Egypt will vote for their fifth president since Egypt's monarchy was overthrown, but these are the free presidential elections in the country's history.
Timeline of Egypt's presidential elections
July 1952: The Free Officers Movement, a group of army officers, overthrew Egypt's monarchy and established a new republic. The group appointed Mohammed Naguib as prime minister and later as president.
September 1956: A new constitution allowed Egyptians to approve or reject a presidential candidate. Gamal Abdel Nasser, who took over from Naguib, was approved with 99.9 per cent of the vote.
September 1970: After the death of Nasser from a heart attack, Anwar Sadat was appointed as the new president. He was approved in a referendum in September 1976.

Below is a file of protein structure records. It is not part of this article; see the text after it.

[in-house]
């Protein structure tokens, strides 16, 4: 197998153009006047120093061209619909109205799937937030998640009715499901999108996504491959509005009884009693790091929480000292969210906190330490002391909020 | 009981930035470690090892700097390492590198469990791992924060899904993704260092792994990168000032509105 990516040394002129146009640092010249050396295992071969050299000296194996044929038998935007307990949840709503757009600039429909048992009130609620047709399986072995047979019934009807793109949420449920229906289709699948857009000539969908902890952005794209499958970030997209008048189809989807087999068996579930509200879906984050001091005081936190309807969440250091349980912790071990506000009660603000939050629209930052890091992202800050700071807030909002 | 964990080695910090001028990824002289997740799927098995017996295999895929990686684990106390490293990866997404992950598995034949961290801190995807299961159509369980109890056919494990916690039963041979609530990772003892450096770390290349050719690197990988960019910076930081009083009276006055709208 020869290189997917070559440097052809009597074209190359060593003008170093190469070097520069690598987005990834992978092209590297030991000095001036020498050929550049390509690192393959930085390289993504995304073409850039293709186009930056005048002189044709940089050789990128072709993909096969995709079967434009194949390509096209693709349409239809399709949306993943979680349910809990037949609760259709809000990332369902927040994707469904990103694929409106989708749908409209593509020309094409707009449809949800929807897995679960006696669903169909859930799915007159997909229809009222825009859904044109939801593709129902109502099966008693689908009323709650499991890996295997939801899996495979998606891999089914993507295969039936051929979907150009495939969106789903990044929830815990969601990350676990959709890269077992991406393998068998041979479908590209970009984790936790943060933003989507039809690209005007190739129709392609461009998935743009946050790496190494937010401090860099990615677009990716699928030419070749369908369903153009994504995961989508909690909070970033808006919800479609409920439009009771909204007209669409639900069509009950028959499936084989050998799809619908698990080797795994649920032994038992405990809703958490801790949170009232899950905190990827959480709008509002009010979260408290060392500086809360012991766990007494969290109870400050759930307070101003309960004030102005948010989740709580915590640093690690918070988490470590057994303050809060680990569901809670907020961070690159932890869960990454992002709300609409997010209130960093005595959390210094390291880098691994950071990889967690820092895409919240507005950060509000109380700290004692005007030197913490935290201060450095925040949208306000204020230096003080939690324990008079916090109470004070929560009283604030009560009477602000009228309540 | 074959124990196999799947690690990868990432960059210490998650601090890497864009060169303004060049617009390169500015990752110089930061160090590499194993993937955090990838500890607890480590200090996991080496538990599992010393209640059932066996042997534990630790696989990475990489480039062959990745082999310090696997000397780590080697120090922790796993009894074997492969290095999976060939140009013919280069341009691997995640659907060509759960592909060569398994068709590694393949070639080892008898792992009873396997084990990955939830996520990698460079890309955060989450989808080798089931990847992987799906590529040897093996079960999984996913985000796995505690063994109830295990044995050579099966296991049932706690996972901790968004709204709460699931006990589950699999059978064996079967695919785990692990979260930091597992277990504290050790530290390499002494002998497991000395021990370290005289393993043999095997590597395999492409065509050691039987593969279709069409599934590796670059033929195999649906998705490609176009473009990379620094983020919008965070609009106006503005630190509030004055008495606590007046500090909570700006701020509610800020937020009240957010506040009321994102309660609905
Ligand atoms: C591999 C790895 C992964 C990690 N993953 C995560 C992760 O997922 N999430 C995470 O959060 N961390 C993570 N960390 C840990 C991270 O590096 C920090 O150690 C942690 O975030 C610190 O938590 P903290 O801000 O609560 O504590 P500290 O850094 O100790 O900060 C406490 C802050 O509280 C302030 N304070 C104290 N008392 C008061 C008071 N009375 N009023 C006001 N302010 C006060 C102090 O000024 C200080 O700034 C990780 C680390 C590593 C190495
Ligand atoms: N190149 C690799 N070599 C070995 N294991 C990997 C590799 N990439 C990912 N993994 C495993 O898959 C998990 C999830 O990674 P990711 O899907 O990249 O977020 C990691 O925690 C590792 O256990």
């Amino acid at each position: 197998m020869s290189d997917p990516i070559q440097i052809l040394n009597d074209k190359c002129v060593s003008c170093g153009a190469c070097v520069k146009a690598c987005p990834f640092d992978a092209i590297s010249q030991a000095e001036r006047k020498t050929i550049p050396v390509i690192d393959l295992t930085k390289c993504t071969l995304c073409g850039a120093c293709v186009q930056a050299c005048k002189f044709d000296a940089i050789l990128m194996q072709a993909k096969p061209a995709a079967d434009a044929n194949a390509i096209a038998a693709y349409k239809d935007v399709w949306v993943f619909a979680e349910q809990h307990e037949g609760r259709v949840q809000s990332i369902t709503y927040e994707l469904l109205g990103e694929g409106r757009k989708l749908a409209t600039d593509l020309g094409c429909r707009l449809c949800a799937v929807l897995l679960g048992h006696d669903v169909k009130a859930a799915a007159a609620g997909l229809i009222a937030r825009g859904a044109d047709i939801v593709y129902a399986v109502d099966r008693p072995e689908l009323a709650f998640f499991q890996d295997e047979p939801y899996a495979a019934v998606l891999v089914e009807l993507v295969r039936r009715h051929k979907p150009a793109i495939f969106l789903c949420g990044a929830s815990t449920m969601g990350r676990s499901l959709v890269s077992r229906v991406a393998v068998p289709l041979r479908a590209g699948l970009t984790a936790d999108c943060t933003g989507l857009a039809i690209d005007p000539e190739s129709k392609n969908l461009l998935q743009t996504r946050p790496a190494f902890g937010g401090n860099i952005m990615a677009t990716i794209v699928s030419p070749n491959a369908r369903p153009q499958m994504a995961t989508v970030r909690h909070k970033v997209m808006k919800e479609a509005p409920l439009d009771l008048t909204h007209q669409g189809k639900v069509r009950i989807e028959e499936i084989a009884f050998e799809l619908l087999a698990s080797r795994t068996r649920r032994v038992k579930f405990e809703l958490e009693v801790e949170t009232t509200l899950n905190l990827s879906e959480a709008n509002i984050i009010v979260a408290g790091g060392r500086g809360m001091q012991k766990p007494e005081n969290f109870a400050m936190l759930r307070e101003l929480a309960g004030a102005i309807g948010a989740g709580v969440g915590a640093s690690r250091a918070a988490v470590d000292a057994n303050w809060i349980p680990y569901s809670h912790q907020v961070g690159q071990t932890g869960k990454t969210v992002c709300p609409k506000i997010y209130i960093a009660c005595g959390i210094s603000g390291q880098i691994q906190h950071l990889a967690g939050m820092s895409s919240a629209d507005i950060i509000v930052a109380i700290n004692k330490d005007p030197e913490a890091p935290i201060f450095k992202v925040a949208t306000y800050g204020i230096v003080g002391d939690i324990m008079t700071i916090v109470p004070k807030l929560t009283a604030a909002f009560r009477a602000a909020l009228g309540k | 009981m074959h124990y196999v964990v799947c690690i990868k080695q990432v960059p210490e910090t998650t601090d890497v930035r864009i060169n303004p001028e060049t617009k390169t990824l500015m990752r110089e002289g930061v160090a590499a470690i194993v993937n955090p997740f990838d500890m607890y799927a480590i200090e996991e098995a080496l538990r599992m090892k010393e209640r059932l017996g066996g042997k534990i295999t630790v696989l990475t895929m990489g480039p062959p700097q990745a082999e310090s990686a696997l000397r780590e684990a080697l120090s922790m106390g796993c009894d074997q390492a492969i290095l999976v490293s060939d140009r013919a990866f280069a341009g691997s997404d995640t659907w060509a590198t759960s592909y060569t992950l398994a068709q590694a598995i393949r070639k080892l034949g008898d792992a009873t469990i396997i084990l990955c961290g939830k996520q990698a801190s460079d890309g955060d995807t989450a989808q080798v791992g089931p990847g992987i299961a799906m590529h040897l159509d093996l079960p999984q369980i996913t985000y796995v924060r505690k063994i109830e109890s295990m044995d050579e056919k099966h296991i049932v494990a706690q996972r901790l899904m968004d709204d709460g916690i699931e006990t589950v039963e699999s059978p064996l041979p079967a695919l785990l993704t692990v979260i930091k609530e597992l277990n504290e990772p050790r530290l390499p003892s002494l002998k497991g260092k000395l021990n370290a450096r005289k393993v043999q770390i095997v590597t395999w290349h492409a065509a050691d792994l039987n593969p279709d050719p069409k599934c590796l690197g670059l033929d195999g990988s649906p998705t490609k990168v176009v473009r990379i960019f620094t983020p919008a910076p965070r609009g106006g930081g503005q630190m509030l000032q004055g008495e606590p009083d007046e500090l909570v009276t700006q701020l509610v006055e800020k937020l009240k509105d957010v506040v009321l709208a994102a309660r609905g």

October 1981: After the assassination of Sadat by Islamic extremists, Sufi Abu Taleb took the helm of the country for eight days before Hosni Mubarak was appointed as president. Mubarak was approved in a referendum with 98 per cent of the vote. He was re-elected four times in referendums during the first 24 years of his rule.
September 2005: Under pressure from international allies, Mubarak replaced the article of the constitution describing presidential referendums with multi-candidate elections. He won 88 per cent of the vote.
January 2011: A popular uprising forced Mubarak to resign. The Supreme Council of the Armed Forces, a group of military leaders, took control of the country and established a road map for transition of power to a civilian government. Parliamentary elections were held in late 2011 and early 2012.
May 2012: The first free presidential elections in Egypt's history are scheduled for May 23 and 24.